To be as brief as possible on a cold day, permit me to refer to excerpts from only two pieces in responsible media:
First, columnist Christopher Booker in the Sunday Telegraph (UK) on Dec 21, who wrote in part:
"Our (UK) Government reluctantly obeyed (the court and removed the ban on the PMOI), but last July President Sarkozy, as EU president, moved that the EU's ban should nevertheless remain. In October and again this month, the Court of First Instance ruled that the EU must stop acting illegally…
"Earlier this month, the EU court moved with unprecedented speed to publish its latest ruling, but Sarkozy asked for permission to delay in complying. This plea was strongly opposed in a letter to Sarkozy signed by 1,160 mayors from all over France. Last Wednesday, the court brusquely rejected the plea, stating that the EU must comply with the law without any further delay.
"The same day, in the European Parliament, in the presence of Maryam Rajavi, the leader of the National Council of Resistance of Iran (of which the PMOI forms a major part), a senior MEP, Alejo Vidal-Quadras, backed by 2,000 parliamentarians from all over Europe, warned the Council of Ministers that obstructing implementation of the court's ruling would place it "at odds with the EU's judicial system and the European Parliament" and could "lead to a constitutional crisis within the EU". He sent a letter to President Sarkozy to warn him of "the dire consequences of France's disobeying the rule of law in Europe".
Canada and PMOI
Things are incidentally almost as incomprehensible here in Canada. The government of Paul Martin added the PMOI to its list of proscribed entities in May 2005. The only explanation by government officials at the time was that it "met the threshold of being a listed entity". The timing seemed bizarre in that the regime had brutally murdered Canadian photo-journalist Zahra Kazemi in Evin prison two years earlier after she attempted to photograph a student protest in Tehran.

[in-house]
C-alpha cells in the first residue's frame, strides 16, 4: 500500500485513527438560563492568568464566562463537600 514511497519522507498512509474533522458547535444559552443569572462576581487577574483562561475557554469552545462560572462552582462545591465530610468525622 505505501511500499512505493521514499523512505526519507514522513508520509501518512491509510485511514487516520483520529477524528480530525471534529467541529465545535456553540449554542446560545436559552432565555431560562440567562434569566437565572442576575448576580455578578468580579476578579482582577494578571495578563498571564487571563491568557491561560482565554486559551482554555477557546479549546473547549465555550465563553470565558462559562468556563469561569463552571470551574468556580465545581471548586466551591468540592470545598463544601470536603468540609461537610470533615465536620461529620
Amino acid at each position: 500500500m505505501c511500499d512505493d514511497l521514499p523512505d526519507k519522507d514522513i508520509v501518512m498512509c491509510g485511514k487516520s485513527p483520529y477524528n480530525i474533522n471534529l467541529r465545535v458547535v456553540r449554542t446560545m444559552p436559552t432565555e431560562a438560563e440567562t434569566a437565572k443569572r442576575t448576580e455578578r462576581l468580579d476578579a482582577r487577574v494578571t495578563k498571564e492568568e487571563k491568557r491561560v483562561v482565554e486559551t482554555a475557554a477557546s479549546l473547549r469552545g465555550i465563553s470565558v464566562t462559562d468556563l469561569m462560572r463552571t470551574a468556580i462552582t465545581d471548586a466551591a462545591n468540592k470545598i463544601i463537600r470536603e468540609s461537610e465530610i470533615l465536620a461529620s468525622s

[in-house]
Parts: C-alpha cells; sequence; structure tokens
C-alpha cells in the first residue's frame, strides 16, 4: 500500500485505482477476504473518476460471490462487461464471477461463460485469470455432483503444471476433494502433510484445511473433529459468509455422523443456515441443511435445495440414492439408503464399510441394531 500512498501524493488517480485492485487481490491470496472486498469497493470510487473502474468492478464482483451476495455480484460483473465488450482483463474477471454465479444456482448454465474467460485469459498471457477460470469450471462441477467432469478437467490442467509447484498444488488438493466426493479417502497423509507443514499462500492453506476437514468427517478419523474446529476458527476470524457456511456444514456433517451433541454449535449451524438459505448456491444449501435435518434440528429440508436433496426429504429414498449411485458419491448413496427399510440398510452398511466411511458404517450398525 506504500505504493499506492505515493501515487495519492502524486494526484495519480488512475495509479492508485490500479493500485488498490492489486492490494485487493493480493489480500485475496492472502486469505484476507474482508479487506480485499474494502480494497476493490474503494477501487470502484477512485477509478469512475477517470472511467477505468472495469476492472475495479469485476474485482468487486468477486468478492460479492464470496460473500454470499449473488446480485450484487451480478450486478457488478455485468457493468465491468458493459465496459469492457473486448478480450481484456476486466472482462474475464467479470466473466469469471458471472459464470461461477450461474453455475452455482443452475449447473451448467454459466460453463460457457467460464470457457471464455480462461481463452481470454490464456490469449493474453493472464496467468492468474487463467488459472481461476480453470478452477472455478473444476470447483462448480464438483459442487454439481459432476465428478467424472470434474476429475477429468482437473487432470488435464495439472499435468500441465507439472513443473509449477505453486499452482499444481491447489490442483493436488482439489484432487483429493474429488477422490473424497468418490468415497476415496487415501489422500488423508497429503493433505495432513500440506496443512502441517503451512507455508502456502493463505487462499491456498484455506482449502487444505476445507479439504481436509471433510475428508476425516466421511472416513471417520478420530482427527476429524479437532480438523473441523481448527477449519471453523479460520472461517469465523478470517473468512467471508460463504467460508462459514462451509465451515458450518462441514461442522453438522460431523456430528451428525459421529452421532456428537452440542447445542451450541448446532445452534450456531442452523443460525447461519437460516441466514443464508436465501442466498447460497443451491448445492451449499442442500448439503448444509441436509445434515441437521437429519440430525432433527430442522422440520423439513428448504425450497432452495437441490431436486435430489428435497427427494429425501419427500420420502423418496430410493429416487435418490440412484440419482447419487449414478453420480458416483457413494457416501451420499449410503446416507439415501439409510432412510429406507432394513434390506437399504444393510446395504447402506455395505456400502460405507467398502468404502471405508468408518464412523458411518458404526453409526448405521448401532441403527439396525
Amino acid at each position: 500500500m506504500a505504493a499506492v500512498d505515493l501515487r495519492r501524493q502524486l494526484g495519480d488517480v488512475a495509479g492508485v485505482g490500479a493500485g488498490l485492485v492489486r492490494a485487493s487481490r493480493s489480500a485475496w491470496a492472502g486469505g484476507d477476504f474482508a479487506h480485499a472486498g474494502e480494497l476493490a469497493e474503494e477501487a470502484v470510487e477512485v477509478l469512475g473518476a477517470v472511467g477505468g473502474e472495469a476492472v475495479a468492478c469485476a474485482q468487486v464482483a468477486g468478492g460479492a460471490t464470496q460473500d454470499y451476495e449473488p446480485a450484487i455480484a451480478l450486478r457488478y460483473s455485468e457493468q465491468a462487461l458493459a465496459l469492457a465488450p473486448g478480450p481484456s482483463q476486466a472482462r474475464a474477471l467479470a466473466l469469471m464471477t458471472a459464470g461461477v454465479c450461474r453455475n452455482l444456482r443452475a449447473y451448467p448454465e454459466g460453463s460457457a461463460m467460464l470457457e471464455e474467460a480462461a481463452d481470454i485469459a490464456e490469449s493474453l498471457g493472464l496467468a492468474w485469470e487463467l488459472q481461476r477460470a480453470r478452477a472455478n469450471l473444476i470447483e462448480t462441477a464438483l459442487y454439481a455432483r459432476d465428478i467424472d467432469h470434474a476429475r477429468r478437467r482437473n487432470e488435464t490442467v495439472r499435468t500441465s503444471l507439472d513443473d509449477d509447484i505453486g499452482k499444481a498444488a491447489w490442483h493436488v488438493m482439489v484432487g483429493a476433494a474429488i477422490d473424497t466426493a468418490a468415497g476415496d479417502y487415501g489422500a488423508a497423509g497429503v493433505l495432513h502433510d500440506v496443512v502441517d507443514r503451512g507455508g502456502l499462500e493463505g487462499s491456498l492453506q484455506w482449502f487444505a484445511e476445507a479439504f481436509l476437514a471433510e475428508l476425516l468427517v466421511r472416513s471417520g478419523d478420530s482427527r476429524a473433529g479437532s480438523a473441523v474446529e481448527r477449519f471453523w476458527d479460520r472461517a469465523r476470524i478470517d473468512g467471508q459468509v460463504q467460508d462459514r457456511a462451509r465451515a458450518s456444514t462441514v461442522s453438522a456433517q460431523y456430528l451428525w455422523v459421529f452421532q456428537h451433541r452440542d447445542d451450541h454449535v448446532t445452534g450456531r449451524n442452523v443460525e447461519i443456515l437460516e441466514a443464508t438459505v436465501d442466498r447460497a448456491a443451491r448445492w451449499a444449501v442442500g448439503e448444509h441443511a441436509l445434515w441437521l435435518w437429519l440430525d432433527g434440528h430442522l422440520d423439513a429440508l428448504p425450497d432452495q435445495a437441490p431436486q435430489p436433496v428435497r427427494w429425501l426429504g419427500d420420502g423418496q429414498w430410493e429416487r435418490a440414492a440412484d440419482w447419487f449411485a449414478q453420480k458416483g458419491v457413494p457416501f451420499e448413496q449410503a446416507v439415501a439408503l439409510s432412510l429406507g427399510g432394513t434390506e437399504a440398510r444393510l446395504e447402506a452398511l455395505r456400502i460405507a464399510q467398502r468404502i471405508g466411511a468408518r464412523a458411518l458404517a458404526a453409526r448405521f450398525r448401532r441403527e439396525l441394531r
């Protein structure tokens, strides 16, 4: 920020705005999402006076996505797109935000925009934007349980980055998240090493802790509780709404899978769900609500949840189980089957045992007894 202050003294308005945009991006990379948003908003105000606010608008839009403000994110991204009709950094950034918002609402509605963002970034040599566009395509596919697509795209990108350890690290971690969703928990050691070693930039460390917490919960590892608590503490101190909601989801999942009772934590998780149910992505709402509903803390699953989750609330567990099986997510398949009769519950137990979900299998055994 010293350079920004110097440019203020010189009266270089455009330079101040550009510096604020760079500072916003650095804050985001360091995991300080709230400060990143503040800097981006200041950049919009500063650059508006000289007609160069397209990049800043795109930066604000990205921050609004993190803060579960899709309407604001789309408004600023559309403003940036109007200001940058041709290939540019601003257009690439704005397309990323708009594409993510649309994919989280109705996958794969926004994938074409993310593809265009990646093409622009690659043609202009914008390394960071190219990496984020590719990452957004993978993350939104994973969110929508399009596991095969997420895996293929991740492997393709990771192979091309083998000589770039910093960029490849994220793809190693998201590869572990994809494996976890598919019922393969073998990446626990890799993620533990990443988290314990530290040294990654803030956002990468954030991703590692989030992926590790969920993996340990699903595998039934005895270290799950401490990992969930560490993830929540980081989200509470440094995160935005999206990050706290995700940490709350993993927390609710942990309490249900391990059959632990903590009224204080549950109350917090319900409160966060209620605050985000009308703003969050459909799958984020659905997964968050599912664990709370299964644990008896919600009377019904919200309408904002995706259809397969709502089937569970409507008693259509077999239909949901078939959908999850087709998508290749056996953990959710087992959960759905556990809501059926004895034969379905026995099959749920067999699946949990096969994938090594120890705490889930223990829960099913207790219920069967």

Only weeks ago, a Canada-led campaign won a major victory at the United Nations. A General Assembly committee defeated Iran's call not to consider a long list of human rights abuses alleged against it. The vote on censure, which highlighted abuses, including flogging and amputations, passed 82-71. Forty-two countries were co-sponsors of the measure.
Despite all this, the Harper government recently decided to continue listing the PMOI as a terrorist organization in Canada. It is not at all clear whether the department responsible for reviewing the list examined the landmark British court judgments cited above.
The time for democratic change in Iran by the Iranian people is long overdue. Canada's long-term political and economic relations are best served by standing with its people. The time for appeasing the ayatollahs and suppressing the Iranian opposition must end. A first step is for the Harper government to delist the PMOI for Canada with all deliberate haste.
Whither Camp Ashraf's PMOI Refugees?
Second, The Washington Post reported the other day in part as follows: